Each individual fragrance scent, or ‘note’, can be generally classed as a top, middle or base note. Top notes are scents that tend to be light and fresh, middle notes add body, and base notes are the heavier, warmer scents. You can find out if a solid fragrance is a top, middle or base note by checking its product description.
Top notes – Bergamot, Pear
Middle notes – Green Tea, Imperial Rose
Base notes – Tonka Bean, Virginia Cedarwood
Top notes last for 30 min – 1 hour
Middle notes last for 1 - 2 hours
Base notes last for 2 - 4 hours
For a longer lasting fragrance we recommend blending a combination of the types of notes. Base notes have ‘fixative’ qualities that prolong more short-lived notes. You may find for instance that Bergamot may last 30 minutes on the skin, but if you blend it with Virginia Cedarwood, the resulting fragrance may last for several hours. Alternatively you can reapply and 'top up' individual notes as required.
Trial and error is the best way to find out if two, three or four fragrance notes go together. We found that as more notes are added together there is more potential for the blend to go wrong. Keep it simple. We have grouped the single notes into their fragrance groups and top, middle and base notes to aid blending.
As you gain confidence and familiarity with the fragrances, you can alter the amounts of each note in the blend. For instance, you could add just a light touch of Pear to a floral blend to give your fragrance a modern fruity floral twist. Or add a trace of Virginia Cedarwood to Imperial Rose and Green Tea, for woody depth and roundedness.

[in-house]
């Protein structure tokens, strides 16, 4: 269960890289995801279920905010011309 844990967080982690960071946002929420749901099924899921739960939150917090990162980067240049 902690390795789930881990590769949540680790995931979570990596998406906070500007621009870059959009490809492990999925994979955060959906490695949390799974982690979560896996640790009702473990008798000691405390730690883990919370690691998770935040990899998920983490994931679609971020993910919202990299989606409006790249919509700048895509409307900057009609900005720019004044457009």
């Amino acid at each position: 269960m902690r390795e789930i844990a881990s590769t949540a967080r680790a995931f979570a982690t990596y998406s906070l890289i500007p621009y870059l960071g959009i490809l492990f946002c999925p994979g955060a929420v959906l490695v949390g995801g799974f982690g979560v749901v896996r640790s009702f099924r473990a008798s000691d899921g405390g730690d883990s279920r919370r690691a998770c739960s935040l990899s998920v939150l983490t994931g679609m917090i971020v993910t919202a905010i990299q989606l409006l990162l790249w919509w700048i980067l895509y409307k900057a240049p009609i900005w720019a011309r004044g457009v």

Another point to mention is that even if there’s a note you don’t particularly like, you will find that blending it with something else may create something quite extraordinary.
But remember - there are no hard and fast rules! For instance, a blend can be comprised of only middle notes, or only base notes. You may also only want to wear a note on its own. It is completely up to wherever your creativity leads you.
Before wearing your fragrance on your skin you may choose to experiment on paper first. Using a cotton bud/swab or your finger, apply some of the solid fragrance to a piece of plain paper (this method is similar to how you would spray a tester paper with a liquid perfume). You can then go on to place other solid fragrances on top to perfect your blend, before applying to the skin. Just remember to jot down what you have blended, as it is easy to forget what’s been mixed once you get going (we speak from experience!).
Have fun and good luck. We’d love you to share your creations with us, so let us know how you get on!